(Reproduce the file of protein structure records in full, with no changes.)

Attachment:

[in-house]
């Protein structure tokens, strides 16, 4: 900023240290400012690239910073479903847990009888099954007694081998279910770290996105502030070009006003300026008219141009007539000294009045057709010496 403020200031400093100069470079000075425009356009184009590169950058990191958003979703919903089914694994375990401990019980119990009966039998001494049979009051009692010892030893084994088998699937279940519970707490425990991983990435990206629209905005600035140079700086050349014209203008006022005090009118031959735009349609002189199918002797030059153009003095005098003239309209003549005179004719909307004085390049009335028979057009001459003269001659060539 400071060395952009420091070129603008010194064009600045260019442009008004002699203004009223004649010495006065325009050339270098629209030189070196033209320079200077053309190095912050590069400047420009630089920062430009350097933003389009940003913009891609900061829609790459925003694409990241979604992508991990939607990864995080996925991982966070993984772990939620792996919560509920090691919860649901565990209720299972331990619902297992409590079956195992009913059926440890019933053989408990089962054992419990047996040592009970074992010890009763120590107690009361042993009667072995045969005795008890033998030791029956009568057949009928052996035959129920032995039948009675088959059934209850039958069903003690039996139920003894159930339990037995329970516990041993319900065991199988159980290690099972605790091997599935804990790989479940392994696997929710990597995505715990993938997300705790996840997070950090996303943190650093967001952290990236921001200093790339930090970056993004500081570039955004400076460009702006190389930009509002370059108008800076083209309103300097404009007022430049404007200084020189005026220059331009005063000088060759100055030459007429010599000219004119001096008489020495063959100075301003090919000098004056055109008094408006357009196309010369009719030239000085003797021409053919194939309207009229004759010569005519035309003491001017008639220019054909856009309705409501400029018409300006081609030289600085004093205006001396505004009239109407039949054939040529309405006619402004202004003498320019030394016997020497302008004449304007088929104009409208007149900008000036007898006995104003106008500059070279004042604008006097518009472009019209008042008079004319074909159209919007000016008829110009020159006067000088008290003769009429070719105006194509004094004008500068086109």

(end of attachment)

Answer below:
[in-house]
């Protein structure tokens, strides 16, 4: 900023240290400012690239910073479903847990009888099954007694081998279910770290996105502030070009006003300026008219141009007539000294009045057709010496 403020200031400093100069470079000075425009356009184009590169950058990191958003979703919903089914694994375990401990019980119990009966039998001494049979009051009692010892030893084994088998699937279940519970707490425990991983990435990206629209905005600035140079700086050349014209203008006022005090009118031959735009349609002189199918002797030059153009003095005098003239309209003549005179004719909307004085390049009335028979057009001459003269001659060539 400071060395952009420091070129603008010194064009600045260019442009008004002699203004009223004649010495006065325009050339270098629209030189070196033209320079200077053309190095912050590069400047420009630089920062430009350097933003389009940003913009891609900061829609790459925003694409990241979604992508991990939607990864995080996925991982966070993984772990939620792996919560509920090691919860649901565990209720299972331990619902297992409590079956195992009913059926440890019933053989408990089962054992419990047996040592009970074992010890009763120590107690009361042993009667072995045969005795008890033998030791029956009568057949009928052996035959129920032995039948009675088959059934209850039958069903003690039996139920003894159930339990037995329970516990041993319900065991199988159980290690099972605790091997599935804990790989479940392994696997929710990597995505715990993938997300705790996840997070950090996303943190650093967001952290990236921001200093790339930090970056993004500081570039955004400076460009702006190389930009509002370059108008800076083209309103300097404009007022430049404007200084020189005026220059331009005063000088060759100055030459007429010599000219004119001096008489020495063959100075301003090919000098004056055109008094408006357009196309010369009719030239000085003797021409053919194939309207009229004759010569005519035309003491001017008639220019054909856009309705409501400029018409300006081609030289600085004093205006001396505004009239109407039949054939040529309405006619402004202004003498320019030394016997020497302008004449304007088929104009409208007149900008000036007898006995104003106008500059070279004042604008006097518009472009019209008042008079004319074909159209919007000016008829110009020159006067000088008290003769009429070719105006194509004094004008500068086109």